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Author Topic: Iridisation of glass - can it occur naturally?  (Read 642 times)

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Offline Pinkspoons

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Re: Iridisation of glass - can it occur naturally?
« Reply #10 on: September 20, 2012, 11:18:24 AM »
Long-term storage in dusty places prone to condensation seems to have a knack of causing iridescence to the surface of glass - I've bought old, but ostensibly 'new', glass from closed down retailers in Italy and Denmark in the past, and iridescence was present on quite a few pieces that had been left to their own devices for 30+ years.

I assume the dust makes water in the air stick to the glass longer than it otherwise would - items in more sheltered areas were unaffected. Also, being wrapped in paper exacerbates iridescence far more than glass left in the open - presumably as a result of the paper being more absorbent than dust.


Offline Lustrousstone

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Re: Iridisation of glass - can it occur naturally?
« Reply #11 on: September 20, 2012, 11:25:45 AM »
Possibly because paper is quite acidic; acidic free paper is what conservators specify


Offline Pinkspoons

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Re: Iridisation of glass - can it occur naturally?
« Reply #12 on: September 20, 2012, 11:30:20 AM »
This would also account for it.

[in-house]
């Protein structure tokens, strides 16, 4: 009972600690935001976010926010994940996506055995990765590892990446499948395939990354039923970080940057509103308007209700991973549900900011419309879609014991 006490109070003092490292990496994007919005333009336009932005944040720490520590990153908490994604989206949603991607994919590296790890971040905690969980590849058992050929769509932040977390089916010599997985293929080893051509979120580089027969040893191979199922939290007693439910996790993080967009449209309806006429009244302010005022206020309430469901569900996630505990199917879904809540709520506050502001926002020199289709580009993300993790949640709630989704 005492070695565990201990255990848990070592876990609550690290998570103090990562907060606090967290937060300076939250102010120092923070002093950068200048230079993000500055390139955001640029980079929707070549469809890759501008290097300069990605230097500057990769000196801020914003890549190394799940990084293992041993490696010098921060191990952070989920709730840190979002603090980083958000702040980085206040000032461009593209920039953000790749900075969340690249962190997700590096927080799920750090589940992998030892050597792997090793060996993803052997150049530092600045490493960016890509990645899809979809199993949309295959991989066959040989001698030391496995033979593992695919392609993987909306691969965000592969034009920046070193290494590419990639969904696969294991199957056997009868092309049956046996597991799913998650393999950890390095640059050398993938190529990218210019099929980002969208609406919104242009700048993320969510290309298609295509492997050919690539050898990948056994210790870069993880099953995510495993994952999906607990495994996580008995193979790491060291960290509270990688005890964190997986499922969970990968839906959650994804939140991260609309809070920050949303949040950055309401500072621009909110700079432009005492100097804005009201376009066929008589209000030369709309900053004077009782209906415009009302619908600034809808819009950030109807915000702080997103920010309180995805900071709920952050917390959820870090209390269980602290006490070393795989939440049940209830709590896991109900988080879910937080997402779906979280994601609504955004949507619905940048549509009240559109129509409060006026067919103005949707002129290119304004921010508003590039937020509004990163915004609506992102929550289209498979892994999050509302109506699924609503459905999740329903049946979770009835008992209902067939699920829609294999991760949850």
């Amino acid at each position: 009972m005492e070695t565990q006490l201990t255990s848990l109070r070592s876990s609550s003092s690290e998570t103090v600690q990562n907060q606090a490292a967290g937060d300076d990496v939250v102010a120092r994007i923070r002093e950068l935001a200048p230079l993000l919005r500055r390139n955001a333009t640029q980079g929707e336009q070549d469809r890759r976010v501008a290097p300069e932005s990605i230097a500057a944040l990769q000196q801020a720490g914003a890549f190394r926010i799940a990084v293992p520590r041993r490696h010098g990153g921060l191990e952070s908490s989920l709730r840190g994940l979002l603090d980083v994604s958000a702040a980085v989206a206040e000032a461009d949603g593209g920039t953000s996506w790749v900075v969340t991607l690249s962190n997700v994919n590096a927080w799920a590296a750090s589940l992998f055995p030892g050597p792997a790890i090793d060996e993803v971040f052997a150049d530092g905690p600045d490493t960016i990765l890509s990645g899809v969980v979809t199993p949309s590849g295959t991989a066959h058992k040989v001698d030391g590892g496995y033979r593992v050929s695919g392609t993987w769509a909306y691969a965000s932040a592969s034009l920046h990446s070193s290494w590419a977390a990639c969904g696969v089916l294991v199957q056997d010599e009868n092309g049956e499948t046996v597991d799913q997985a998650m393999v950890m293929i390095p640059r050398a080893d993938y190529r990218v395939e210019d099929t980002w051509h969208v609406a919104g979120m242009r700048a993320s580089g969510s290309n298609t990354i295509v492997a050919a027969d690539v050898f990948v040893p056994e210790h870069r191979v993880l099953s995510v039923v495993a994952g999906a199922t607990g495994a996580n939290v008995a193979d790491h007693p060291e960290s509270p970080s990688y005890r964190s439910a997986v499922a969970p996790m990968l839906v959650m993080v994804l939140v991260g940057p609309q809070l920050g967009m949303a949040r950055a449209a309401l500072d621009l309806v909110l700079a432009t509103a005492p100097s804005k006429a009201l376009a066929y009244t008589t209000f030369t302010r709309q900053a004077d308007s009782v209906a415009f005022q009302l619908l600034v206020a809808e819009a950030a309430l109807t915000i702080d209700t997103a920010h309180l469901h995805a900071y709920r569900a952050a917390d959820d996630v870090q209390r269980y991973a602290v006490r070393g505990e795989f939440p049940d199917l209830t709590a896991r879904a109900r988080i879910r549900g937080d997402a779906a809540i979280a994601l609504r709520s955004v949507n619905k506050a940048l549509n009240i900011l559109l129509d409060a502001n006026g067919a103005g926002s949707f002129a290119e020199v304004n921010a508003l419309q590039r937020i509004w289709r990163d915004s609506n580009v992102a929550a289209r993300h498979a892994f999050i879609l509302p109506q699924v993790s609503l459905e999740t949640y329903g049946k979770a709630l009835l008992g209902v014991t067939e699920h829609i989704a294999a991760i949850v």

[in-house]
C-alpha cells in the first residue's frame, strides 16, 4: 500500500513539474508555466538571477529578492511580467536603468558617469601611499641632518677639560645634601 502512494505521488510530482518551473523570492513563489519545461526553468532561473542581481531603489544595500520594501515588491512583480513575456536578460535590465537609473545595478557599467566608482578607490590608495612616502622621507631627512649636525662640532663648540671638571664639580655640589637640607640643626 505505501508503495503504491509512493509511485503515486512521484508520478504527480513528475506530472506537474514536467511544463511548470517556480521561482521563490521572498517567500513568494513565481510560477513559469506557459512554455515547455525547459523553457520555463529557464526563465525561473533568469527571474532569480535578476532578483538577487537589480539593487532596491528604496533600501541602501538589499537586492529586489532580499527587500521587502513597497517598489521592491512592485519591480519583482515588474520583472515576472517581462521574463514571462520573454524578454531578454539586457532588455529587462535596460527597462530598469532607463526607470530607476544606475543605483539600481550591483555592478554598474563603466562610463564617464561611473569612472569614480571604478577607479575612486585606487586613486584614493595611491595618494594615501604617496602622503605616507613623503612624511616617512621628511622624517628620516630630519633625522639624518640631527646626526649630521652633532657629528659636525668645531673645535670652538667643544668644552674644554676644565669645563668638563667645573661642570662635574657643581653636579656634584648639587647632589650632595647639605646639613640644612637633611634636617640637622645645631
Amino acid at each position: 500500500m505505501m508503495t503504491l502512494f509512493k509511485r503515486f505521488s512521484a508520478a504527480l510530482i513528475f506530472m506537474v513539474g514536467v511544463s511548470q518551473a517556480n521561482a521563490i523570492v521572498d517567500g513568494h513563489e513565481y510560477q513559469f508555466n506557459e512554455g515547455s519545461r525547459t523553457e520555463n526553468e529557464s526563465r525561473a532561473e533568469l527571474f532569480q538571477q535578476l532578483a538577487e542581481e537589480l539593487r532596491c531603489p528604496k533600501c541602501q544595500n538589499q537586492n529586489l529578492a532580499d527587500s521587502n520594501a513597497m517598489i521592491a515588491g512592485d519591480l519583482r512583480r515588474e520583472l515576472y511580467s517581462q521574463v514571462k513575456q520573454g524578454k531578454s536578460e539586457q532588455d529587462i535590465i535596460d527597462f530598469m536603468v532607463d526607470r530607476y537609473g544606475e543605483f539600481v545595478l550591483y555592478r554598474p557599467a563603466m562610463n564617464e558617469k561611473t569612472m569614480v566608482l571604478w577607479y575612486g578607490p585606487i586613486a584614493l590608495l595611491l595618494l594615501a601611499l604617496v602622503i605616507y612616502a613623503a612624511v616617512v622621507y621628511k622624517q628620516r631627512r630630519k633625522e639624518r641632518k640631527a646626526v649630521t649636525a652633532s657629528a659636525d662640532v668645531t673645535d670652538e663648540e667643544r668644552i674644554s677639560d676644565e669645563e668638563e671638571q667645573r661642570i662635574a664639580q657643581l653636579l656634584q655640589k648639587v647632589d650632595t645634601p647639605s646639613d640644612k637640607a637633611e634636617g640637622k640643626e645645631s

Offline David E

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Re: Iridisation of glass - can it occur naturally?
« Reply #13 on: September 20, 2012, 12:32:57 PM »
I've seen the combination of very light iridescence and gilding in Polish tableware.
That's interesting, except it is British glass :D

Thanks Nic for that thought, which could quite possibly be the answer. Old newspaper would certainly account for this and I suspect that's what was used. The iridescence is right up to the rim, so unlikely to be a liquid so, again, the wrapping could be the reason. I can't determine whether there is iridising on the inside though - very difficult to tell.

BTW, what are the metallic salts used to iridise glass?
David
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Offline chopin-liszt

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Re: Iridisation of glass - can it occur naturally?
« Reply #14 on: September 20, 2012, 12:41:51 PM »
I would strongly suspect different metals are used for different finishes - but I know that IoWSG sprays a lustre finish on using Stannous Chloride. (Tin)
This isn't an overly mirror-like shiny surface as some are, but somewhat matt.

I've got a "Balloon" vase, which has a layer of stannous chloride sprayed inbetween casings - it gives a subtle, slightly glittery, rainbowy effect inside.

In Wedgwood Fairyland lustre, the lustre can be a gold or green shade, Carltonware used a goldy red (on Rouge Royale), Zsolnay use an eosin glaze with a gold coloured lustre.....
Cheers, Sue (M)

“All things are subject to interpretation. Whichever interpretation prevails at a given time is a function of power and not truth.” Friedrich Nietzsche


 

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